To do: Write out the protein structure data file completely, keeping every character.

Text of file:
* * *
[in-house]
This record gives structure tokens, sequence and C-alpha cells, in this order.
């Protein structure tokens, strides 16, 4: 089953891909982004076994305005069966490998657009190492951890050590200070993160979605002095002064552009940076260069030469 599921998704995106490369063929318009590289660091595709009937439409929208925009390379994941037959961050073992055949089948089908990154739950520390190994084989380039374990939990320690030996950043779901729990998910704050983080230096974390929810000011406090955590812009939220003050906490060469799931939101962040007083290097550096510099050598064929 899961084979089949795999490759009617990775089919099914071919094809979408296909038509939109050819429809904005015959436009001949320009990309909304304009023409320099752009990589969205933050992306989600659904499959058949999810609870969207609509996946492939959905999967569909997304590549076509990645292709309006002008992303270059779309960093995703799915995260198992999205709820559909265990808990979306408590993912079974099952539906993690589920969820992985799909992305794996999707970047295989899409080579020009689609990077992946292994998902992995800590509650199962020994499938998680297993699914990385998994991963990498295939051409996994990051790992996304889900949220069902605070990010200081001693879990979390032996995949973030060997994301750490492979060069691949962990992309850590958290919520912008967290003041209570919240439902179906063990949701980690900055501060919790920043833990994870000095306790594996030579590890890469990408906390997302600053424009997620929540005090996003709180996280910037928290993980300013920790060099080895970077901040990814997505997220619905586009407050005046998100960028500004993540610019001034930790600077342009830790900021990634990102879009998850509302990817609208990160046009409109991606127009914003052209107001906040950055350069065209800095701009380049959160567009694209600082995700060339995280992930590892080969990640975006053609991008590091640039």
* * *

[in-house]
This record gives structure tokens, sequence and C-alpha cells, in this order.
């Protein structure tokens, strides 16, 4: 089953891909982004076994305005069966490998657009190492951890050590200070993160979605002095002064552009940076260069030469 599921998704995106490369063929318009590289660091595709009937439409929208925009390379994941037959961050073992055949089948089908990154739950520390190994084989380039374990939990320690030996950043779901729990998910704050983080230096974390929810000011406090955590812009939220003050906490060469799931939101962040007083290097550096510099050598064929 899961084979089949795999490759009617990775089919099914071919094809979408296909038509939109050819429809904005015959436009001949320009990309909304304009023409320099752009990589969205933050992306989600659904499959058949999810609870969207609509996946492939959905999967569909997304590549076509990645292709309006002008992303270059779309960093995703799915995260198992999205709820559909265990808990979306408590993912079974099952539906993690589920969820992985799909992305794996999707970047295989899409080579020009689609990077992946292994998902992995800590509650199962020994499938998680297993699914990385998994991963990498295939051409996994990051790992996304889900949220069902605070990010200081001693879990979390032996995949973030060997994301750490492979060069691949962990992309850590958290919520912008967290003041209570919240439902179906063990949701980690900055501060919790920043833990994870000095306790594996030579590890890469990408906390997302600053424009997620929540005090996003709180996280910037928290993980300013920790060099080895970077901040990814997505997220619905586009407050005046998100960028500004993540610019001034930790600077342009830790900021990634990102879009998850509302990817609208990160046009409109991606127009914003052209107001906040950055350069065209800095701009380049959160567009694209600082995700060339995280992930590892080969990640975006053609991008590091640039």